June Foray

Born in Springfield, Missouri, in 1917, the “Cartoon Queen” was perfecting her old lady voices by the age of twelve for local radio programs. As a young student, June was fortunate that her speech teacher had a local radio program. She added June to the cast at a time when female voice overs weren’t in demand and men still dominated the industry. Her success encouraged her family to move to California where June worked in radio from the 1930s to 1950s. During that time, she branched out and started doing voice work for cartoons. When she voiced Lucifer the cat in Walt Disney’s Cinderella, June’s stock began to rise. Soon thereafter she was doing voices for Warner Brothers’ Merrie Melodies and Looney Tunes characters. However, because her costar Mel Blanc had an exclusive voice credit clause in his contract, she didn’t get any credit for the work. However, Foray didn’t let this stop her, and we still remember her for some of her most memorable roles. Her resume includes Cindy Lou Who in the original How the Grinch Stole Christmas, as well as Rocky the Flying Squirrel and Natasha Fatale in The Bullwinkle Show.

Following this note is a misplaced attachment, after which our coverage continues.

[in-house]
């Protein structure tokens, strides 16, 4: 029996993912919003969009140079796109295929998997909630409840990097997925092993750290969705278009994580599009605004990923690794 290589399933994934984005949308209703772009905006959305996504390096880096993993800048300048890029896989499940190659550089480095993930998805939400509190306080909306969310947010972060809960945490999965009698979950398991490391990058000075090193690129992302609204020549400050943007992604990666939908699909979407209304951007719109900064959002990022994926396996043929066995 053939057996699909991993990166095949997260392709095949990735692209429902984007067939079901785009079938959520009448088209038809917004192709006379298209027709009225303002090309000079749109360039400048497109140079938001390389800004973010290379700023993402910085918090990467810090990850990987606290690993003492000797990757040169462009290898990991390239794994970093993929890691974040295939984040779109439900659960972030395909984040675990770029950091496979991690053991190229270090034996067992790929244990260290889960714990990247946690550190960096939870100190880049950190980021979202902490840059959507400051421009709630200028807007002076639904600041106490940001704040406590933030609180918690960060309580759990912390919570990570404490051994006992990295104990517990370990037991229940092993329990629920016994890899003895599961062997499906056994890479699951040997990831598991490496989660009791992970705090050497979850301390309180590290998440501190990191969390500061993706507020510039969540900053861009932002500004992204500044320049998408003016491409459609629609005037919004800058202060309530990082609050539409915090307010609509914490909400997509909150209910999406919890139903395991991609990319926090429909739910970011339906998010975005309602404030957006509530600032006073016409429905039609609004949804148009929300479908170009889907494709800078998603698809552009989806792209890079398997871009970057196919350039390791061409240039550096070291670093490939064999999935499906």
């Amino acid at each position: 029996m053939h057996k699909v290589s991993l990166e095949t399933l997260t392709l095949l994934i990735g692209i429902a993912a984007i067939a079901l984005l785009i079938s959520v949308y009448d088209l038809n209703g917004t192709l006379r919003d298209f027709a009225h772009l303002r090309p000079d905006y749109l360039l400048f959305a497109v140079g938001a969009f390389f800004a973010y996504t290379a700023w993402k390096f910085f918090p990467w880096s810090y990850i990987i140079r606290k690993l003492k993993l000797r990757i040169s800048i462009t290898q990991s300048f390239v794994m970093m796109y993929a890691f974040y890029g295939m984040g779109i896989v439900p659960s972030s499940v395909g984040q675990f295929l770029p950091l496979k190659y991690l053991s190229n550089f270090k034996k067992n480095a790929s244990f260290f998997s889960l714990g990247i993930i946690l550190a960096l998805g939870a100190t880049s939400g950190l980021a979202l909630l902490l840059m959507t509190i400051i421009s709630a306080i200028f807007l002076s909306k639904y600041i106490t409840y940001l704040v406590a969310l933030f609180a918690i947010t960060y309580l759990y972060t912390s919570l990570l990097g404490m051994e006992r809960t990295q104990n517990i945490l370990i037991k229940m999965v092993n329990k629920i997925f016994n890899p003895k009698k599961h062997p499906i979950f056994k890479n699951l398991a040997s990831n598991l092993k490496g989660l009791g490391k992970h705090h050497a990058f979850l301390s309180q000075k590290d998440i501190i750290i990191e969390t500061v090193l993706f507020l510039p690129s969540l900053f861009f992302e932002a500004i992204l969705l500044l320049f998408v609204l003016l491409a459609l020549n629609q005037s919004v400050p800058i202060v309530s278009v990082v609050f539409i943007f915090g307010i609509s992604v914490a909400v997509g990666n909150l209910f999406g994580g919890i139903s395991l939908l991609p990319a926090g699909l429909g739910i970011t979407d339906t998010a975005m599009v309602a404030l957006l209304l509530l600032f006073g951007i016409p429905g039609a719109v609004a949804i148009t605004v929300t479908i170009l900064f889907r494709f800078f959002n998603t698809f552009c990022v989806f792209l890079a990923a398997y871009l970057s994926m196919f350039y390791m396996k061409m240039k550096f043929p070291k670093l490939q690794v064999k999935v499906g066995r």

Mel Blanc

Over his 60-year career, Mel Blanc became “The Man of a Thousand Voices”—many consider him one of the most influential people in voice acting history. In his illustrious career, he voiced over 1,115 roles from 142 titles. Growing up, there was one specific moment that Mel remembered as a turning point. As a teen, he changed his name from Blank to Blanc after a teacher told him he would amount to nothing—like his name. But despite that comment, Mel was working in radio by age 19 and was also named the youngest orchestra conductor in the country. However, Blanc got his big break in 1936 when he joined Leon Schlesinger Productions—the company making cartoons for Warner Brothers. Once the opportunity to replace the actor who was voicing Porky Pig arose, the rest was history. He would go on to be the male voice for almost every major character for Warner Brothers’ Looney Tunes. Mel was Bugs Bunny, Daffy Duck, Foghorn Leghorn, Yosemite Sam, Tweety Bird, Sylvester the Cat, and more. Additionally, he lent his talents to Hanna-Barbera cartoons and was the laugh for Woody Woodpecker and George Jetson’s boss, Cosmo S. Spacely. Blanc was rare in his industry at the time because he was able to receive credit for his work. This was due to early negotiations he made—he turned down a raise and instead asked for his name to appear on the credits. This agreement would pay off, as his estate collects royalties on his work to this day.